Westerwelle, arriving in Kabul following a visit to neighbouring Pakistan, was due to meet President Hamid Karzai and Afghan Foreign Minister Salmai Rassul.
Germany’s almost 5,000 troops, the third-biggest contingent there, are based mostly in the relatively peaceful north of Afghanistan, but the situation has recently become more dangerous. Forty-five German soldiers have died there.
Westerwelle told parliament in December that the German government wanted to start reducing troop numbers in Afghanistan by the end of 2011 with a view to pulling out of the country completely by 2014.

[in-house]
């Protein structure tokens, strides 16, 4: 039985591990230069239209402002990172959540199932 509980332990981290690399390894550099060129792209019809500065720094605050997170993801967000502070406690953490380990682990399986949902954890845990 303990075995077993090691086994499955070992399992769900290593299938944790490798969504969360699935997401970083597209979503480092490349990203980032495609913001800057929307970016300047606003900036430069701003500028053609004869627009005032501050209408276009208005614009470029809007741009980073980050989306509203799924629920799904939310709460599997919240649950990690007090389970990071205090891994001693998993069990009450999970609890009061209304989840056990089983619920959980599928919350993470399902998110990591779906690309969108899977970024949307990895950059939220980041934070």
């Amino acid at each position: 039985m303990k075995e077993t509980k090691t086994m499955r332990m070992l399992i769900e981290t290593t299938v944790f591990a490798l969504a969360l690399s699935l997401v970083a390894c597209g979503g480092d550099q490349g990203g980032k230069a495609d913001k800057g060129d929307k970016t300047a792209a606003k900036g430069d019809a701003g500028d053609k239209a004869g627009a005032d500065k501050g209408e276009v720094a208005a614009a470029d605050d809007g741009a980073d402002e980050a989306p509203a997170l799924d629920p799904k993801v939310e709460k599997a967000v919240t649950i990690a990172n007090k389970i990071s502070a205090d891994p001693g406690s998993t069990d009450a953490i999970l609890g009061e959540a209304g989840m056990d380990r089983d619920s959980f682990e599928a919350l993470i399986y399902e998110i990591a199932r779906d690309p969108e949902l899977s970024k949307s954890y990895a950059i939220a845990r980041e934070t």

Yet during his meeting with Rassul, Westerwelle assured him that Germany would not abandon Afghanistan after pulling its troops out, without specifying what form any continuing commitment would take.
He said on Sunday that he expected the vote on January 28, to go in favour of his plan.
Westerwelle’s visit to Afghanistan was kept secret until the last minute – he was in Pakistan where he was due to go to areas affected by the dramatic floods last year. His trip to Pakistan was marked by travel problems – foggy conditions forced him to take a bus rather than a plane.